Psychopomp Magazine Summer 2015 - Page 12

12 | Psychopomp Magazine

Shelly Weathers

Walmart Requiem

When I died at Walmart, I left my basket unattended. I thought, Oh shit, I’m dying, and then I did. When I died at Walmart, I didn’t catch the savings, neither was I caught. When I died at Walmart, customer satisfaction rated below a five. When I died at Walmart, I rolled back like a price, froze when I hit rock bottom. When I died at Walmart, lawn and garden, bath and bedroom, kitchen and office were dead to me in return. When I died at Walmart, line three moved faster without me. When I died at Walmart, an unbeatable last chance passed with me. When I died at Walmart, unadvertised degrees of ritual and disclaimer followed: customer service representatives gathered, held hands, draped the scene in neon green vests, read the What-to-do-in-case-of Handbook over my cooling corpse. Last Rights, final deals, legal purposes. When I died at Walmart, I was in the way, soon removed to a special location, behind off-season clearance pallets, summertime snow blowers, winter swimsuits, complimentary condoms cellophaned to multipack pregnancy tests. When I died at Walmart, Michael, who works in audio, and Lana, from grocery, arranged me under a shelf of beta fish, the ones no one bought before they starved or smothered in their hatchery-sealed tubs.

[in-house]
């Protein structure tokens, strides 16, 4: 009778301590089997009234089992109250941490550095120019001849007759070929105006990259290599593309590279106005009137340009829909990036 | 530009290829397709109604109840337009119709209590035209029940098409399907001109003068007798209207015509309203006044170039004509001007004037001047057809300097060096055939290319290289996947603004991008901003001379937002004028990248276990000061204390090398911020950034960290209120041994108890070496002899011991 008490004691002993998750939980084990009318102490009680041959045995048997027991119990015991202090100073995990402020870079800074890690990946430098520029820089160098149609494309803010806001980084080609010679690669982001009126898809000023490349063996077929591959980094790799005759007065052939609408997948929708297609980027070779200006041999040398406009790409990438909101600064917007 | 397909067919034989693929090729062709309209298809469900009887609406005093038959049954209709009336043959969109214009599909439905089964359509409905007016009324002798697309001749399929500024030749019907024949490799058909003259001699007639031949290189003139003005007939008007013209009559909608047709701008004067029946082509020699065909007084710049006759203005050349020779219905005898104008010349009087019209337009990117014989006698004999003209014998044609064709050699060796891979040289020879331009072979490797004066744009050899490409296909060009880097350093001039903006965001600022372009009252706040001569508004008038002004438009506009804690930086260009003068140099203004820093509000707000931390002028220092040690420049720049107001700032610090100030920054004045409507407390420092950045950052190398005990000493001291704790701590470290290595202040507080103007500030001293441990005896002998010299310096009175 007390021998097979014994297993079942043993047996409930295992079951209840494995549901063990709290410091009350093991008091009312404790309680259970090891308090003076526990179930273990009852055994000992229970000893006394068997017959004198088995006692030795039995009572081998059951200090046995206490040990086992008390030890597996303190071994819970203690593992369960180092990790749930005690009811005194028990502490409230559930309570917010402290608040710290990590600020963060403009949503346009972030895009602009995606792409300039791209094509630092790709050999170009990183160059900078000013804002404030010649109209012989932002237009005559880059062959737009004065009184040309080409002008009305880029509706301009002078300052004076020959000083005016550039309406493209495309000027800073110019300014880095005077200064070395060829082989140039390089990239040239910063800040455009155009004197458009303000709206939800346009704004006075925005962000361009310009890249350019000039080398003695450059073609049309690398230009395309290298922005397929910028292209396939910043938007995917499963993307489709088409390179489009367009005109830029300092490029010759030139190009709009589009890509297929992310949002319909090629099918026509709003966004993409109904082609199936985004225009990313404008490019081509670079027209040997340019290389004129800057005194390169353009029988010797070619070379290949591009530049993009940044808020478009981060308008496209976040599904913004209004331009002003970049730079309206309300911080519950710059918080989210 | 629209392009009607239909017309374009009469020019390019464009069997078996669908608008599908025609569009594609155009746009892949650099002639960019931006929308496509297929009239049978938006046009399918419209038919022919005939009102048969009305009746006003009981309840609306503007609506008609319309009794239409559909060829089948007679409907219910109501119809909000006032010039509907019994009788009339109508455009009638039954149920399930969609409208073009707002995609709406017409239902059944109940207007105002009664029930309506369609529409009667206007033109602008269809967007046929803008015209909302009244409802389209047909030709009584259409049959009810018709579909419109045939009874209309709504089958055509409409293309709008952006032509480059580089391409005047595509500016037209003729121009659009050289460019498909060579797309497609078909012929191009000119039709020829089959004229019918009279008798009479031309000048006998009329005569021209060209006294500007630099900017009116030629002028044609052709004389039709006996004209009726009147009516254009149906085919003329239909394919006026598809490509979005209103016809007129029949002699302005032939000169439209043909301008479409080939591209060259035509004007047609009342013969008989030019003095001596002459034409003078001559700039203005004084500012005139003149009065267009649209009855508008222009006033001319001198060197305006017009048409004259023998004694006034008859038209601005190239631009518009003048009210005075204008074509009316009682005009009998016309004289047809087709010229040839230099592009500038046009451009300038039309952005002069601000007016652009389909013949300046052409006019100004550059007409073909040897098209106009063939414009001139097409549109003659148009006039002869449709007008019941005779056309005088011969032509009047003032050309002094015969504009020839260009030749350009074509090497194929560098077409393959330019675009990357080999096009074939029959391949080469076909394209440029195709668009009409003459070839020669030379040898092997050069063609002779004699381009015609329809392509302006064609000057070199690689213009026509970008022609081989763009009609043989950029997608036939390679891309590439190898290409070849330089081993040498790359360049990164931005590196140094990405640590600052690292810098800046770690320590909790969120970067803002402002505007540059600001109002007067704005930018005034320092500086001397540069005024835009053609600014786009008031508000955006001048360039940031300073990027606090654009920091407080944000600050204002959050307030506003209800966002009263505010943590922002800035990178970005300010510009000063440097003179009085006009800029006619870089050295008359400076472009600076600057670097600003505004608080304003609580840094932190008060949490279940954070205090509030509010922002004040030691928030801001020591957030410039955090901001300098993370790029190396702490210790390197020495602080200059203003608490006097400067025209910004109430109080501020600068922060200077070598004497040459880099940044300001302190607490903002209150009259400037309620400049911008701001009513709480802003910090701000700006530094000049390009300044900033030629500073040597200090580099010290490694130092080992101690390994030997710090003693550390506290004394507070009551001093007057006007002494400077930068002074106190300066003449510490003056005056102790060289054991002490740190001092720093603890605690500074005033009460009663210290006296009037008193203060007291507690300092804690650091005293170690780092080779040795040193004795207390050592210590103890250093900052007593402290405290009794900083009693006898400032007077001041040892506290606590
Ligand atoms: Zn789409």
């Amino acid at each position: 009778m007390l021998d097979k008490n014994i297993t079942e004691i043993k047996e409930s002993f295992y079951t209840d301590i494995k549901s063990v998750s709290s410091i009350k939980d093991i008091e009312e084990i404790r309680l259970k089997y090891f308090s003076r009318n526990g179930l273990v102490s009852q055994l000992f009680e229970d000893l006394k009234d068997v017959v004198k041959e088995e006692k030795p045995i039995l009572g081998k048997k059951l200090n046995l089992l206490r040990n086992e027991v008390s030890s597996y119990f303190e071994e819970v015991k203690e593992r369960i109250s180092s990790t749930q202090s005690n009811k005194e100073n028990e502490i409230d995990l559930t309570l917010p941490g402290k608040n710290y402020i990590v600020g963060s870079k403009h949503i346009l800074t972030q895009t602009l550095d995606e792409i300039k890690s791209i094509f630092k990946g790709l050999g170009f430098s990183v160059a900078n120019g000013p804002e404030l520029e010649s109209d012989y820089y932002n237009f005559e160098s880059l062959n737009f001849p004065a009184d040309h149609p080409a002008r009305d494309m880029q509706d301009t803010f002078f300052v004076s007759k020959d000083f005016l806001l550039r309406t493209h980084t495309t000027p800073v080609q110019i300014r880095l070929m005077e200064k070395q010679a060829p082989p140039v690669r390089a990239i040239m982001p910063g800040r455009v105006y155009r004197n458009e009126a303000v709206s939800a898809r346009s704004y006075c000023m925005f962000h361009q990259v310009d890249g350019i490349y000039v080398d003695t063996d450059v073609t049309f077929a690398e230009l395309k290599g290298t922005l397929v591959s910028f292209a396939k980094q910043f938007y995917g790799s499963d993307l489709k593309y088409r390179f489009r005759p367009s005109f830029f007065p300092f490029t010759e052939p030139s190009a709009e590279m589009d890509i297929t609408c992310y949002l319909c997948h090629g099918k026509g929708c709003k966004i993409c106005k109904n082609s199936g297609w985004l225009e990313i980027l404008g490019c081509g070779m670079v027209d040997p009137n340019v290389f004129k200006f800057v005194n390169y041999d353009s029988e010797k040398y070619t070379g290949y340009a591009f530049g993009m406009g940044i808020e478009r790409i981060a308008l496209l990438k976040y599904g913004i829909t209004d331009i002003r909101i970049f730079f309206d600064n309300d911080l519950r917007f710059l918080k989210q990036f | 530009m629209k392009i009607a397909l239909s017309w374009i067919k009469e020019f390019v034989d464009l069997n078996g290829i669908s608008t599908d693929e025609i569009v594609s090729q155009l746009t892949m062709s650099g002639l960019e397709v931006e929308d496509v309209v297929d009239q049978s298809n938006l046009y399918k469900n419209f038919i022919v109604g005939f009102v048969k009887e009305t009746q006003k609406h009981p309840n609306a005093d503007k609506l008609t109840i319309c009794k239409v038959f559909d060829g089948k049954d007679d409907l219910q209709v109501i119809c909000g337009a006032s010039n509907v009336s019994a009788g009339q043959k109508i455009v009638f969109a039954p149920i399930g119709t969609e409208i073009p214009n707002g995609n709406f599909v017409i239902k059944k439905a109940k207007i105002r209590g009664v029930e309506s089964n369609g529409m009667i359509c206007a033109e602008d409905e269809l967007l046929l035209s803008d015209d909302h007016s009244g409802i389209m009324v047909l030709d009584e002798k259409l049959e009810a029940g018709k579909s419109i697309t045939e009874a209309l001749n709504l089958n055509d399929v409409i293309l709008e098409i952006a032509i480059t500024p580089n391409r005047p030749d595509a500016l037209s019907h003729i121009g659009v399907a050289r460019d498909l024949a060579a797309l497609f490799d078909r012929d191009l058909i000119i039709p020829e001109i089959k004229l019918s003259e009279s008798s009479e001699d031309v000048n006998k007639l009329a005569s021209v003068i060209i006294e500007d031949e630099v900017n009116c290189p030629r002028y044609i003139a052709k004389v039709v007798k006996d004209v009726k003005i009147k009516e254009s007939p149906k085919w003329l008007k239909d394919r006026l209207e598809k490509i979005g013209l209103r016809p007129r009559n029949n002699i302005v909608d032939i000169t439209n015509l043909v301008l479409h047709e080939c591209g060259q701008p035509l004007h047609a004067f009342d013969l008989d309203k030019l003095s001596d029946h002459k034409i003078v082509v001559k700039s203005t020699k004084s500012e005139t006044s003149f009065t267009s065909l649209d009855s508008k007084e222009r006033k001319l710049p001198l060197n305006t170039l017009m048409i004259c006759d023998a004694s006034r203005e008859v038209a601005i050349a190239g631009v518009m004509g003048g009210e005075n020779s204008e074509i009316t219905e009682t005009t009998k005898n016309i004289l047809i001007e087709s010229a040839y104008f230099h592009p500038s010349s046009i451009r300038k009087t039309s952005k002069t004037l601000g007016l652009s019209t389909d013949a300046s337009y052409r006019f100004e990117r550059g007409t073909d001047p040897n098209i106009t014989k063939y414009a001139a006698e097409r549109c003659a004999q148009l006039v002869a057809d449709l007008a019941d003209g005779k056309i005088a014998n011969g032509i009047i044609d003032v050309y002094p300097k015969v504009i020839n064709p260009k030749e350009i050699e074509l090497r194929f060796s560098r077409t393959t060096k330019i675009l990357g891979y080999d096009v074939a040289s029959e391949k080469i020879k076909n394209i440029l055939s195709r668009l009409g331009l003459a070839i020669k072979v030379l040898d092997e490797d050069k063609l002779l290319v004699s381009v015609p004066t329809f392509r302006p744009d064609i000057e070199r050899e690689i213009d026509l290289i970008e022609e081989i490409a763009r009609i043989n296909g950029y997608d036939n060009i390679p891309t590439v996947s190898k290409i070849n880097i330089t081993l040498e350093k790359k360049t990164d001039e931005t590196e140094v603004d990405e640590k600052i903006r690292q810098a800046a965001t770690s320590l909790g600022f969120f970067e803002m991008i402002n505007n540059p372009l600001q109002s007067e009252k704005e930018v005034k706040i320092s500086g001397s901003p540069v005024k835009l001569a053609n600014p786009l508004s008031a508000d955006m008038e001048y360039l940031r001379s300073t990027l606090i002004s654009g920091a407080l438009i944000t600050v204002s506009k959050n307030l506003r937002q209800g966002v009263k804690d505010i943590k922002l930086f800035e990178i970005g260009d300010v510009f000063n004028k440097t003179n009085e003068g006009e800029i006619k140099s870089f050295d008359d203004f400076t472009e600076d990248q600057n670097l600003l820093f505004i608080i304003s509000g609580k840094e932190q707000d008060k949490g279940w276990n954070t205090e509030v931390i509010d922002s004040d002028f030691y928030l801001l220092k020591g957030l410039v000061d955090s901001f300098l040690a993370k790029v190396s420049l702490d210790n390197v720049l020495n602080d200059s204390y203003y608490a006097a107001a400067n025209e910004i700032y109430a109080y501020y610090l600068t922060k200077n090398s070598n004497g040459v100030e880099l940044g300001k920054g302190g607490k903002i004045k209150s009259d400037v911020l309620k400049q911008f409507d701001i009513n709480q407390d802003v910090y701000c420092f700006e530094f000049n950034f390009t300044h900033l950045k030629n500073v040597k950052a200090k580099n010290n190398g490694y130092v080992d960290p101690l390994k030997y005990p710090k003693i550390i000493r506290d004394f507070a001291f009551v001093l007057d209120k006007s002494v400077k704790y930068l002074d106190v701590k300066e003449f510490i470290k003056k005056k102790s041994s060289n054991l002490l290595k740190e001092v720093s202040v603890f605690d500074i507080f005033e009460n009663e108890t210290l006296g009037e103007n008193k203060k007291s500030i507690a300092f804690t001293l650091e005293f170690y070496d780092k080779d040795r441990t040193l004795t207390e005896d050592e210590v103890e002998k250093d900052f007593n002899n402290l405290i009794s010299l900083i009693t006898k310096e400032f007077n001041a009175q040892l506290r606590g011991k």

Lana: I don’t like moving stiffs.

Michael: No one wants to touch the dead, but it’s not like they can help themselves.

Lana: Why should I have to carry all this dead weight?

Michael: We’re stronger than the others. The strong always give most.

Lana: I wish people would die at home.

Michael: Don’t yank on her feet like that.

Lana: Why not? She don’t complain.

Michael might be a better person than Lana, more respectful, or traditional, or superstitious, or more practical. He holds me almost tenderly by the upper arms, minimal sway.